The Honorable Mitch McConnell
United States Senate
Washington, DC 20510-1702
Dear Senator McConnell:
Thank you for your letter on behalf of your constituent, Mr. Charles Gatten, Jr., concerning the licensing of mini-trucks imported into the United States. Your constituent specifically asked how to get a copy of the applicable Federal motor vehicle safety and emissions standards. Mr. Gatten indicated that a vehicle at issue is a 2000 mini-truck, with a speed capability of 70 mph. He also identified certain safety equipment that is included on the vehicle.
While Mr. Gatten did not identify a specific model name, the vehicles generally referred to as mini-trucks are typically smaller than conventional small trucks manufactured for sale in the United States and are manufactured in Japan, China and other countries. These vehicles are not manufactured to meet U.S. safety standards.
The National Highway Traffic Safety Administration (NHTSA) is the agency within the U.S. Department of Transportation that is responsible for improving safety on our Nations highways. To achieve this goal, NHTSA develops and enforces the Federal motor vehicle safety standards (FMVSS), which require minimum levels of safety performance for motor vehicles and motor vehicle equipment. Federal statute generally prohibits any person from manufacturing for sale, selling, offering for sale, introducing or delivering for introduction in interstate commerce, or importing into the United States any motor vehicle unless the vehicle complies with all applicable Federal motor vehicle safety standards and the manufacturer has certified that the vehicle meets those standards.
As to the importation of motor vehicles, to be imported free of restriction, a motor vehicle less than 25 years old must be originally manufactured to comply with all applicable FMVSS and bear a label certifying such compliance that is permanently affixed by the original manufacturer. A motor vehicle that is not so manufactured and/or certified can be lawfully imported on a permanent basis only if NHTSA decides that the vehicle is eligible for importation based on its capability of being modified to conform to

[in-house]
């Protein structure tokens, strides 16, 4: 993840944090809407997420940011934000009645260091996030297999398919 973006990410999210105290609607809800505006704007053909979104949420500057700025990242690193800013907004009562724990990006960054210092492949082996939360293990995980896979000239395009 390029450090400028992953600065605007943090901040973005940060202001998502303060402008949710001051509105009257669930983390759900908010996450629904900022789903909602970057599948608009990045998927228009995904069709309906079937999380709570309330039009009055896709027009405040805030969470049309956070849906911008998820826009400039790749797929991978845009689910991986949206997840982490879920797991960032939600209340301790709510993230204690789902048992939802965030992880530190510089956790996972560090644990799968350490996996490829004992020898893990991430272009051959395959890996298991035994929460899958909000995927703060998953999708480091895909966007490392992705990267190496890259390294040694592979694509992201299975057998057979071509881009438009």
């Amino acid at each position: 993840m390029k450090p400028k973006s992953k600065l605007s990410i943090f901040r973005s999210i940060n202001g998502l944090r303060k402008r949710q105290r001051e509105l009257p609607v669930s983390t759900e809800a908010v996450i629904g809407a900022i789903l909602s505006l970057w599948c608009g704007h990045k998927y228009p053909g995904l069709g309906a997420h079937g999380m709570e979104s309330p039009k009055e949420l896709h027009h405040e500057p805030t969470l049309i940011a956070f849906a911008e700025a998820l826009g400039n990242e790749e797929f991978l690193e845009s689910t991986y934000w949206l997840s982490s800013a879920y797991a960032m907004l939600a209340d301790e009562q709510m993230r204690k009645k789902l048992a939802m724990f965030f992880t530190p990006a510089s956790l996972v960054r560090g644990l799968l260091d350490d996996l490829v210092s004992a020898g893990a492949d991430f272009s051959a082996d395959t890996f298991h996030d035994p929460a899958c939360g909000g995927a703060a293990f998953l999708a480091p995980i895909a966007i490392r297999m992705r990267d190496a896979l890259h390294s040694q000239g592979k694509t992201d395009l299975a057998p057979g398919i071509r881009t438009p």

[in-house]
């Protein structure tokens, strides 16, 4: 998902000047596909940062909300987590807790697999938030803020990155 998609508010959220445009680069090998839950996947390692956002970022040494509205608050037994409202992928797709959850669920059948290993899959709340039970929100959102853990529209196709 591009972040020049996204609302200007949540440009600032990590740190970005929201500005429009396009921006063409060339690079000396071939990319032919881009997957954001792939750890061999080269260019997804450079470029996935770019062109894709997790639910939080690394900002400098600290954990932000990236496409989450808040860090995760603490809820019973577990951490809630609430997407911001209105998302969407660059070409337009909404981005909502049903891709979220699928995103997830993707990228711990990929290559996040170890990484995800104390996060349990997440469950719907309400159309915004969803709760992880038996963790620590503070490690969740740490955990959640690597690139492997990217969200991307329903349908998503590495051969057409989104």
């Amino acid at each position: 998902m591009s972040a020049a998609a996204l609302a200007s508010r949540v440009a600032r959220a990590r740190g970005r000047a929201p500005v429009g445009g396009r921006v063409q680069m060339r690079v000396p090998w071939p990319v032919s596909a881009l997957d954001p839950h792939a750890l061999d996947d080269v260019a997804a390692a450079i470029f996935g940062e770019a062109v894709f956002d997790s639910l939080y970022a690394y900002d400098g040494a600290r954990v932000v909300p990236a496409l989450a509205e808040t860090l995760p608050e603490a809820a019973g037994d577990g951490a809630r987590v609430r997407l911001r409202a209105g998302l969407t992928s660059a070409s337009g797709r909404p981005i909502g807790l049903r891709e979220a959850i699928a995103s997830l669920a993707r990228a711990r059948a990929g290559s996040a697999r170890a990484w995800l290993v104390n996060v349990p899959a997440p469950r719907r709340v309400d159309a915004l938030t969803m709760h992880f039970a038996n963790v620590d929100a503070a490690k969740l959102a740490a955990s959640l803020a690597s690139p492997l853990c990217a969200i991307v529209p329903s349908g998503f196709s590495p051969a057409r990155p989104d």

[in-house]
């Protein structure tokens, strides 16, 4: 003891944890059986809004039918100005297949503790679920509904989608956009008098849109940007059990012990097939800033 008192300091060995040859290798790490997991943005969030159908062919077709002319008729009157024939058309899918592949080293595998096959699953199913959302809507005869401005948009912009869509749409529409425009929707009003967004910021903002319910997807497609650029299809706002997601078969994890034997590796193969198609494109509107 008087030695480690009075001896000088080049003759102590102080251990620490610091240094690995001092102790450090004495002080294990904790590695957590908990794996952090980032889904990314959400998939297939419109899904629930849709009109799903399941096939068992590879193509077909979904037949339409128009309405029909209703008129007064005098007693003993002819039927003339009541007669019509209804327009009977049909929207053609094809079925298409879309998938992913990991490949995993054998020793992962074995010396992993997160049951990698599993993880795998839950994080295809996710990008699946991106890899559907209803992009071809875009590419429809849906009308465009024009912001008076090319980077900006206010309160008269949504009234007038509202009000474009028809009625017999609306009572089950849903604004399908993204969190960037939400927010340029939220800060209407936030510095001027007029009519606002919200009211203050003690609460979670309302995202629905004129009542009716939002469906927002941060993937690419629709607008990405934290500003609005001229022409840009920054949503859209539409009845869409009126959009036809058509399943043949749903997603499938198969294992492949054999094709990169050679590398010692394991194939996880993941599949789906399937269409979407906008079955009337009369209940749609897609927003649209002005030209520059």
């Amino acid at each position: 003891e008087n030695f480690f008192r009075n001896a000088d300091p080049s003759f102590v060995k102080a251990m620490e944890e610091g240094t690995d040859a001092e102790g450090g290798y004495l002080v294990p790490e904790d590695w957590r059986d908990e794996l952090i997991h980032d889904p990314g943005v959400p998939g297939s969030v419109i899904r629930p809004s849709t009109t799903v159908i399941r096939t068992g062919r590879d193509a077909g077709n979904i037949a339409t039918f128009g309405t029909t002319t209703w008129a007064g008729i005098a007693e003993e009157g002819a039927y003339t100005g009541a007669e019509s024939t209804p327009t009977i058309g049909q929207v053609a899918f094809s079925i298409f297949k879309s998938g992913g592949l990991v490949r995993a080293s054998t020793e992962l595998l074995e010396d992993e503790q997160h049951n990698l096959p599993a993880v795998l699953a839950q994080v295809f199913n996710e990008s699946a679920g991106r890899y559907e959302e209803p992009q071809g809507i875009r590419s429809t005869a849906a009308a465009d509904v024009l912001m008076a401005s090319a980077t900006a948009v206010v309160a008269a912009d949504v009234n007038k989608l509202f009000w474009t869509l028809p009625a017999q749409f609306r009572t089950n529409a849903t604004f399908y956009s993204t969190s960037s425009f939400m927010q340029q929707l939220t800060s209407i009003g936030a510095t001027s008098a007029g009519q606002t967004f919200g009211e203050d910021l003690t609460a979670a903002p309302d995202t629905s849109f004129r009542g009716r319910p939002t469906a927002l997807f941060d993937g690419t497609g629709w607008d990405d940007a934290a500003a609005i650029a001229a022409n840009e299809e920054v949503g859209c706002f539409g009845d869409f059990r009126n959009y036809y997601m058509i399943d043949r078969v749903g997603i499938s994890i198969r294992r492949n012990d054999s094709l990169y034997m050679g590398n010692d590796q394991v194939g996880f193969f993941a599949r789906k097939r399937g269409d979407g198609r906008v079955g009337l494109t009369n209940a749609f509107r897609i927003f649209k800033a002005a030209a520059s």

The Honorable Mitch McConnell
all applicable FMVSS. NHTSA makes these decisions in response to petitions that are filed by importers specially registered with the agency (referred to as registered importers) to import nonconforming motor vehicles and to perform the necessary modifications on those vehicles so that they conform to all applicable FMVSS.
In the past, NHTSA has issued interpretations of the statutory term motor vehicle, concluding that a number of non-certified mini-trucks are not motor vehicles and therefore need not comply with any of the Federal safety standards. The conclusions in these interpretations were generally premised on several important facts including: the vehicles (1) were intended solely for off-road use, e.g., on farms and closed locations like college campuses and industrial plants, and would in fact be so used, and (2) had a top speed of 25 mph. Because these vehicles are not manufactured to meet U.S. safety standards, NHTSA cannot endorse their use on public highways.
In your letter, you asked about licensing requirements. We note that registration and licensing are generally matters of State law.
Mr. Gatten asked how to get a copy of the Federal standards. Like other Federal regulations, the FMVSS are located in the Code of Federal Regulations (CFR). Specifically, the FMVSS are located in Title 49, Part 571. Mr. Gatten can access the CFR through the website of the Government Printing Office (http://www.gpoaccess.gov).
Emissions standards are administered by the Environmental Protection Agency (EPA). Mr. Gatten may wish to contact the EPA Imports Team at (734) 214-4100 for information regarding the applicability of its regulations to the mini-trucks at issue. He can also use their website (http://www.epa.gov) to find information on this issue.
If you have any questions, please have your staff contact Stephen P. Wood, Acting Chief Counsel, at (202) 366-9511.
Stephen P. Wood
Acting Chief Counsel